Fifteen batches of Sanofi’s chemotherapy Taxotere (docetaxel) have been recalled due to a problem in the manufacturing process that could have led to vials being too concentrated, the European Medicines Agency (EMA) said in an updated alert on the possible shortage on Thursday.
A failure in the filling process at Sanofi’s manufacturing site in Germany has led to Taxotere vials being up to 5% over-concentrated, EMA said. The drug is used to treat breast cancer, non-small-cell lung cancer, prostate cancer, gastric adenocarcinoma and head and neck cancer.
“Some of the vials released to the market may have already been used,” the regulator said, noting a “small risk that patients who have received the affected vials may have received more docetaxel than was intended.”
As a consequence of the recall, Taxotere 20mg/1 ml and 80 mg/4ml concentrate for solution for infusion may become unavailable in France, Ireland, Italy and Spain, though normal supply is expected to resume on 19 August 2016, EMA added.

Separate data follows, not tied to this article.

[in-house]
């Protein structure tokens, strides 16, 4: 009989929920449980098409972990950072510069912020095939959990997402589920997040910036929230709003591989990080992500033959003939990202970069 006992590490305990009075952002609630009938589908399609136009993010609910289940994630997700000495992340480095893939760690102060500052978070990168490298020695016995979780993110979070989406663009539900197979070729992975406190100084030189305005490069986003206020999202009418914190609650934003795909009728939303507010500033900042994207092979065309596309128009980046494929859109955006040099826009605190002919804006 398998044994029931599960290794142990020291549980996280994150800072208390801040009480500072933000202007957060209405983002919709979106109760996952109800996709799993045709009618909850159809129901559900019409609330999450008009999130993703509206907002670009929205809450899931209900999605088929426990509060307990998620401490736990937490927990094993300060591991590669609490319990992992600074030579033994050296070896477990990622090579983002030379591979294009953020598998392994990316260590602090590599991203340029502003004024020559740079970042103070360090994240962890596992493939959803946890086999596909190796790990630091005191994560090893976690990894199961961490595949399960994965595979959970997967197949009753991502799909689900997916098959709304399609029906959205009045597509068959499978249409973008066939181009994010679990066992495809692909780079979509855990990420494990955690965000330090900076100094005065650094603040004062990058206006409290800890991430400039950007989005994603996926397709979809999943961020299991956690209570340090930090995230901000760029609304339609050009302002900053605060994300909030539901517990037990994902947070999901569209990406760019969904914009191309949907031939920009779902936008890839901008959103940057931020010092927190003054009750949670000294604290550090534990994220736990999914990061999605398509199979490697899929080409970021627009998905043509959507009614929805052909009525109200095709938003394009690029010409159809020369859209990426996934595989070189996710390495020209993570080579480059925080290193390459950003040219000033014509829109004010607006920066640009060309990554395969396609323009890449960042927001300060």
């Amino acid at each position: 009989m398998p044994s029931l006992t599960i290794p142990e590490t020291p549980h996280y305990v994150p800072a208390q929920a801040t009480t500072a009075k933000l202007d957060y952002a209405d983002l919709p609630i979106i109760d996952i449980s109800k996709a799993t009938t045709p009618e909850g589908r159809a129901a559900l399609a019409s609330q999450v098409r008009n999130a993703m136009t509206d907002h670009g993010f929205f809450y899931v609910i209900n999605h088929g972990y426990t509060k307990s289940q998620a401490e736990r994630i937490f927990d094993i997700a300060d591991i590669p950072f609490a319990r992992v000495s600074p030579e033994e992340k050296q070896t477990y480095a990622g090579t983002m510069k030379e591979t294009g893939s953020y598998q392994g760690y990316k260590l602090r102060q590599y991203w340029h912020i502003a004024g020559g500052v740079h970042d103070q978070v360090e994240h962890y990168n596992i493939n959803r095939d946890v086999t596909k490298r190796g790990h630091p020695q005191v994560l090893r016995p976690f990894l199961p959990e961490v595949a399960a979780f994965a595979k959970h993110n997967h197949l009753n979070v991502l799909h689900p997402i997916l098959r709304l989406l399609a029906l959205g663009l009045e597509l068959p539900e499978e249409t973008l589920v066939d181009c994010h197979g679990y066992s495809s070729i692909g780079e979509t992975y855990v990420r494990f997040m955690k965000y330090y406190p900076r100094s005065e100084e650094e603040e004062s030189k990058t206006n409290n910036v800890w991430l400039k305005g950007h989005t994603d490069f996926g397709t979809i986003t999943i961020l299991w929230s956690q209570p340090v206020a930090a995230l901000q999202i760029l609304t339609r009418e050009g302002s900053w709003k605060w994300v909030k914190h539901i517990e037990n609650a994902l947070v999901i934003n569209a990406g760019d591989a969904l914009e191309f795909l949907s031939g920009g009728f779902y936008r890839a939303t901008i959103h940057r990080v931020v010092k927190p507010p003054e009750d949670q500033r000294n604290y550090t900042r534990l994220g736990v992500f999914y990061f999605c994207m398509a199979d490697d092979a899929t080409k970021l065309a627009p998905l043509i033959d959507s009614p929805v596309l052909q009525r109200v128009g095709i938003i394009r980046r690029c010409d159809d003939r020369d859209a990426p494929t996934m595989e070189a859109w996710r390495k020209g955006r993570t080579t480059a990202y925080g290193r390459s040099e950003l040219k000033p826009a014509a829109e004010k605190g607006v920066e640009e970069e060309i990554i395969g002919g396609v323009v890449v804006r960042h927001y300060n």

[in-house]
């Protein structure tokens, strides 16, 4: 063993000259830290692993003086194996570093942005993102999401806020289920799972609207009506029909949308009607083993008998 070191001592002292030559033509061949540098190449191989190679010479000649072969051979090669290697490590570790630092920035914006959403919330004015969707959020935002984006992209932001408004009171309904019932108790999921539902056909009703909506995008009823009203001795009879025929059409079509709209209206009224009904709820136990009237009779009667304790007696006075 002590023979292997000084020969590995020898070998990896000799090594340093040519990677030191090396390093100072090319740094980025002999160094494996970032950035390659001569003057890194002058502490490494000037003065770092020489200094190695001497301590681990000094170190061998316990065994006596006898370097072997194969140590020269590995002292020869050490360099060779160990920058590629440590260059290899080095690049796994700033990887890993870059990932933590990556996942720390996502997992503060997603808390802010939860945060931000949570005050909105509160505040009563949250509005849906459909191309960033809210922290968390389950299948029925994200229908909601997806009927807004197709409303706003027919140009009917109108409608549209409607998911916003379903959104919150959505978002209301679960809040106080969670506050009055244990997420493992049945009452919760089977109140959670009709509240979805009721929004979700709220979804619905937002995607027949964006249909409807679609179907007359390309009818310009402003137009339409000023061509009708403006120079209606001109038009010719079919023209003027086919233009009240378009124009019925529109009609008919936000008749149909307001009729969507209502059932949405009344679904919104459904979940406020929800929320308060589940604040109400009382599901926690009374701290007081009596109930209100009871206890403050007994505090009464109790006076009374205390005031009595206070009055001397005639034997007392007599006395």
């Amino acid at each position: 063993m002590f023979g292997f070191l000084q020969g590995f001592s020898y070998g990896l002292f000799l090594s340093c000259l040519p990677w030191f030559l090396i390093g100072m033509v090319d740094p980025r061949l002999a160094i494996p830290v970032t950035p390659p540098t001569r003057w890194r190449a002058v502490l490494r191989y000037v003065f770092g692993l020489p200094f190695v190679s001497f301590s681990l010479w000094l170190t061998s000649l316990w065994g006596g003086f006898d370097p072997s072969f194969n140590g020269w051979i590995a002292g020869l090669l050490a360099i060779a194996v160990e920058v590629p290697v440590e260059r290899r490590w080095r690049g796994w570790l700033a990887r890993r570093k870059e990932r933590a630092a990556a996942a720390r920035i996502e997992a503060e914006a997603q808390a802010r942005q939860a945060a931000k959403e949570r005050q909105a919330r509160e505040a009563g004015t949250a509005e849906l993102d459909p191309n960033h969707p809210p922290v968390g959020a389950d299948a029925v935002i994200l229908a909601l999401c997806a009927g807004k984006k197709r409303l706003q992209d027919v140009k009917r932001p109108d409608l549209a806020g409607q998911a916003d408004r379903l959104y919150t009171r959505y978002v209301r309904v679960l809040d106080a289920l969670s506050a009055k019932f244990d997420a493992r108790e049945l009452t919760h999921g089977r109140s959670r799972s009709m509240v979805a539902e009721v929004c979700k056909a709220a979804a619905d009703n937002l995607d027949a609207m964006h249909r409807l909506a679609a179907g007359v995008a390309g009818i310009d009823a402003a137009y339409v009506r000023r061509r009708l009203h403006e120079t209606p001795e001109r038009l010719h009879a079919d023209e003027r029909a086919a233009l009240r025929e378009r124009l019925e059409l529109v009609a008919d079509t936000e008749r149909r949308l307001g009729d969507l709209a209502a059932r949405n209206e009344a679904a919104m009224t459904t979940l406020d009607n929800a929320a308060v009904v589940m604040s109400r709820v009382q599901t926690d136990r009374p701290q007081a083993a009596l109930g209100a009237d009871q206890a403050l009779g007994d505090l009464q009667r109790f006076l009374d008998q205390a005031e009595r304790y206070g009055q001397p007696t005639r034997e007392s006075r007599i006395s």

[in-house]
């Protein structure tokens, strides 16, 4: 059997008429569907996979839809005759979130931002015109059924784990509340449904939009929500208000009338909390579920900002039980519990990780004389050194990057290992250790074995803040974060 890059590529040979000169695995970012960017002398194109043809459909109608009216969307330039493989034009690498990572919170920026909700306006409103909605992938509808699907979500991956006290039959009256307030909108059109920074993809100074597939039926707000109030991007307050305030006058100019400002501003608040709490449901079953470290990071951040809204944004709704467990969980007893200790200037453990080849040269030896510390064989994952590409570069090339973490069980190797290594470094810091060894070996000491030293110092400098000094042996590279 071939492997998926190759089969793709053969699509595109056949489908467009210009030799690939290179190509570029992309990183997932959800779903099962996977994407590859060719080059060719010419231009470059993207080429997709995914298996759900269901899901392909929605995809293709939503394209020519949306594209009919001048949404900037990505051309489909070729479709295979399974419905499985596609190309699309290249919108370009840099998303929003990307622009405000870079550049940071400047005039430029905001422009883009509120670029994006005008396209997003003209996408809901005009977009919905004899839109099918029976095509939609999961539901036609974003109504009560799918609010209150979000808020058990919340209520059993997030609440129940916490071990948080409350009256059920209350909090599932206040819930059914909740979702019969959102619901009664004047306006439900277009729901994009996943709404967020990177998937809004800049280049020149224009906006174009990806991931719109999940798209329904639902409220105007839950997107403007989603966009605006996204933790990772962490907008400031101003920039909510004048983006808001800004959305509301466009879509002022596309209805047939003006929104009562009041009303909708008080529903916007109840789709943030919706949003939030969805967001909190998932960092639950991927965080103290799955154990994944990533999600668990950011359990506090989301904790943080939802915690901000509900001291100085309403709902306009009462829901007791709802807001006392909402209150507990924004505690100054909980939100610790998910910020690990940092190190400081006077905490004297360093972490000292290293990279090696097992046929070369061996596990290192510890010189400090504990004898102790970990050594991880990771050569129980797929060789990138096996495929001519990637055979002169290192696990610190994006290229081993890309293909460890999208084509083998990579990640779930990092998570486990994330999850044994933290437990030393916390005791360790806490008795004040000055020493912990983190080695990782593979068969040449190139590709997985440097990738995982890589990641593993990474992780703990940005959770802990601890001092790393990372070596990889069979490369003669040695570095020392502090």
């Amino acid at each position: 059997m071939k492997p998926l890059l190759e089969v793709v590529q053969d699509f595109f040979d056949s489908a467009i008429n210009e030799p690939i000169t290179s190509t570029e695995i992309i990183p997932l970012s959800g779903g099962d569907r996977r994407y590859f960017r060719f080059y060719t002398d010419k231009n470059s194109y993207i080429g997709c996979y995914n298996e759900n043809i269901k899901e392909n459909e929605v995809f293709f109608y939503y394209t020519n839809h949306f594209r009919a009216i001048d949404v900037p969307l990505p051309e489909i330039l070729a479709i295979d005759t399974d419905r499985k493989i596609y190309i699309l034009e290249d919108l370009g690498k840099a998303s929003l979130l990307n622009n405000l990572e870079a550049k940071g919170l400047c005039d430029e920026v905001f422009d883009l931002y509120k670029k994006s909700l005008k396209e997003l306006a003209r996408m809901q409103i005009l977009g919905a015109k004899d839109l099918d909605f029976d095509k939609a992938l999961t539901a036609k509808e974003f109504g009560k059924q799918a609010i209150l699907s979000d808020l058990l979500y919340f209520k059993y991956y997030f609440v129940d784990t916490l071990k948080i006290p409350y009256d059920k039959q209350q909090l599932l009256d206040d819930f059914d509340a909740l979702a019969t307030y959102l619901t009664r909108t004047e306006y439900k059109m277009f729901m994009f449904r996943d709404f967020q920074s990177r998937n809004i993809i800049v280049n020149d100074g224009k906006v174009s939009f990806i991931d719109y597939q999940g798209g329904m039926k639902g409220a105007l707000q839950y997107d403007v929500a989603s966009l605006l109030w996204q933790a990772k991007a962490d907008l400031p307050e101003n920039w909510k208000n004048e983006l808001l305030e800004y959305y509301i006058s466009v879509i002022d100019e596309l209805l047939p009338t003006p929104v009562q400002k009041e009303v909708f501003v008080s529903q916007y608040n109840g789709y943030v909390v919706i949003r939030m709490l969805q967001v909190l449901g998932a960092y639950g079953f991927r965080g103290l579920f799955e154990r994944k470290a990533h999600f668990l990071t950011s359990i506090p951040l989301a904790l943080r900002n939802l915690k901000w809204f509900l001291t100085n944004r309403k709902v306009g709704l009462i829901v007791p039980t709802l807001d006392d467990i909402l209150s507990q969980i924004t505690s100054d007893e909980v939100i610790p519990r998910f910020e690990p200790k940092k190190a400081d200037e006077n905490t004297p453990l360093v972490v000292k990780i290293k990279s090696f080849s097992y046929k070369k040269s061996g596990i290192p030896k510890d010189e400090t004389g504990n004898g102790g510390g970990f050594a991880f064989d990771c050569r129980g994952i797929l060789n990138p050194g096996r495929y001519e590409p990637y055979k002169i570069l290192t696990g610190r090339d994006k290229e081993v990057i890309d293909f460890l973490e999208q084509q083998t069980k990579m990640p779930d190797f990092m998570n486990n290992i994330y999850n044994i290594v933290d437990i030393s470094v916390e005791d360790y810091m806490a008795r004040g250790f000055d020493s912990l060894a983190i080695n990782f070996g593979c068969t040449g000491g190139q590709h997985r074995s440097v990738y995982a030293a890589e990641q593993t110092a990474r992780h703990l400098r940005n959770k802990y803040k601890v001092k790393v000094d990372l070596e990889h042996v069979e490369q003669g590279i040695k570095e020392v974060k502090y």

According to the UK’s Medicines and Healthcare products Regulatory Agency, which first announced the recall in April, a software failure during filling of this batch potentially resulted in the evaporation of Ethanol from a small number of vials and a consequent increase in the concentration of docetaxel in the solution.
The batches impacted are for Taxotere (docetaxel) concentrate for solution for infusion vial (20mg / 1 ml and 80mg / 4 ml).
“Healthcare providers should carefully monitor all patients who have received the affected vials for signs of toxicity and treat these as appropriate,” EMA said. “Any suspected adverse reactions should be reported to the national competent authority… As a consequence of the recall, Taxotere 20 mg/1ml and 80 mg/4ml concentrate for solution for infusion may become unavailable in some EU member states and patients may have to be switched to an alternative docetaxel-containing medicine.”
Sanofi said that in 2015, Taxotere sales worldwide amounted to €222 million ($251 million), with the bulk of sales coming outside of western Europe. Sales of the drug also fell more than 22% compare to the previous year because of new docetaxel generics entering the market. Sanofi did not respond to a request for comment.
Sarah Connors, head of global immunology and oncology communications at Sanofi, told us: "The absolute amount of drug substance per unit
is not impacted even for the concerned units. The root cause has been
identified and corrective actions have been implemented to correct the failure.
No shortage has been identified at patient level in Europe."
Editor's note: Story updated on 6/10/16 with comment from Sanofi.